This little wonder is a fully functional music box with opening lid, spinning Fairy Batman and yes, it plays music when the crank is turned! The exterior is beautifully rendered in brown and gold with Batarang accents. The larger bat on the front is particularly well done utilizing, teeth, bat wings and an ice cream cone. The box itself is gorgeous, but it’s the inside that really puts this model over the top.
See the interior of this working music box
May the 4th can be an exciting time for Star Wars fans, thanks in part to sales and promotions going on. Unfortunately, this year’s festivities have taken on a somber note because, on April 30th, the 7’3″ (2.21m) Chewbacca actor Peter Mayhew died at age 74. With only barks, grunts and growls, the occasionally belligerent but always lovable Chewbacca became a pop culture icon. Kale Frost built this heartfelt tribute to Chewbacca and the towering British-born actor who donned the iconic fur costume to play him. With tools in hand, his back to the viewer and facing a bright light, this composition conveys the message nicely.
Peter Mayhew had a form of gigantism that can cause crippling joint pain and poor blood circulation. In 2011 he and his wife Angie started the Peter Mayhew Foundation, a nonprofit organization devoted to the alleviation of disease, pain, suffering, and the financial toll brought on by life’s traumatic events. Harrison Ford, who played Han Solo, said that Mr. Mayhew was “a kind and gentle man, possessed of great dignity and noble character.” In a statement, George Lucas said of him, “He was the closest any human being could be to a Wookiee: big heart, gentle nature.”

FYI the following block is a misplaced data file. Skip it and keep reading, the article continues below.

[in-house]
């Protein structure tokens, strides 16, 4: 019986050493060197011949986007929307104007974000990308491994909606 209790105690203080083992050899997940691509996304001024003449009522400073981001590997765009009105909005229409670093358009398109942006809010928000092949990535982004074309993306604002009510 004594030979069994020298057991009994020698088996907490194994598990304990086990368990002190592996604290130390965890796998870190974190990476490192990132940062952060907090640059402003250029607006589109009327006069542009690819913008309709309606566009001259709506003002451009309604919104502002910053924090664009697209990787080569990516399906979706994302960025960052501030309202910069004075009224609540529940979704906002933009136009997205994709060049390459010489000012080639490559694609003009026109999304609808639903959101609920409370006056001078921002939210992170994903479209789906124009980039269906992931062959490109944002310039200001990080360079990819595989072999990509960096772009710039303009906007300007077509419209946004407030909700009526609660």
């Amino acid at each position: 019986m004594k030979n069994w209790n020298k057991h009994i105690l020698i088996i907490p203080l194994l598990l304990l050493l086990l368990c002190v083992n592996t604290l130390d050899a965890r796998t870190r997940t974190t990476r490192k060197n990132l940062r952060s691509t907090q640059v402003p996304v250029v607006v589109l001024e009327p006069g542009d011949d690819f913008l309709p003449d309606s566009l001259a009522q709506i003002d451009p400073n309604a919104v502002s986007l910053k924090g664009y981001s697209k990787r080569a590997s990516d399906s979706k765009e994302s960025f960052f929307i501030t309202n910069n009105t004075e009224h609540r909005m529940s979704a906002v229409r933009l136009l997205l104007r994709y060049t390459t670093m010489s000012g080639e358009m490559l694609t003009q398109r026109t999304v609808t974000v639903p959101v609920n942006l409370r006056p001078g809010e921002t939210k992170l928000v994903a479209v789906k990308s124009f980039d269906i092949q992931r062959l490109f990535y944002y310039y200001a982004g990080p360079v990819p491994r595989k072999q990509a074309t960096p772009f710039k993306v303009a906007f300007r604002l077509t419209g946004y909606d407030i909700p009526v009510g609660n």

Hands up if you love this LEGO model! Australian artist Kale Frost is a master at handcrafted LEGO models of varying scales and this time he’s constructed a little scene full of 1:1 scale items. Although this scene was posted as a tease for a future creation, we felt this work stood on its own for the composition of the modeled artist’s hand, paintbrushes with all sorts of neat tips including a cheerleader’s pompom and rare dark green broom, pen and pencil, the spiral-bound notepad using Nakia’s chakram rings.
Hands down the biggest mystery to me here is the inclusion of the crayon girl costume collectible minifig. What’s her role? Is she one of the artist’s tools come to life? Maybe Kale’s next creation will lead us by the hand and explain it to us.
If Kale’s name sounds familiar, his handiwork has been featured on TBB several times in the past covering a broad range of styles and subjects. I’m keen on his roadside diner and microscale castle diorama.
An ominous black dragon hovers low over Kale Frost’s stunning microscale castle. Although small, this model is filled with movement and atmosphere. The perfectly placed transparent slopes convincingly replicate waves crashing against its rugged coastline, and it’s matched by cleverly selected tile and foliage bricks, which complete the landscaping. The castle itself is a cunning amalgamation of unexpected pieces. It even manages to use what may potentially be the least useful LEGO elements ever, the trigger from a stud gun, which is doing duty as a detail in one of the towers – bravo!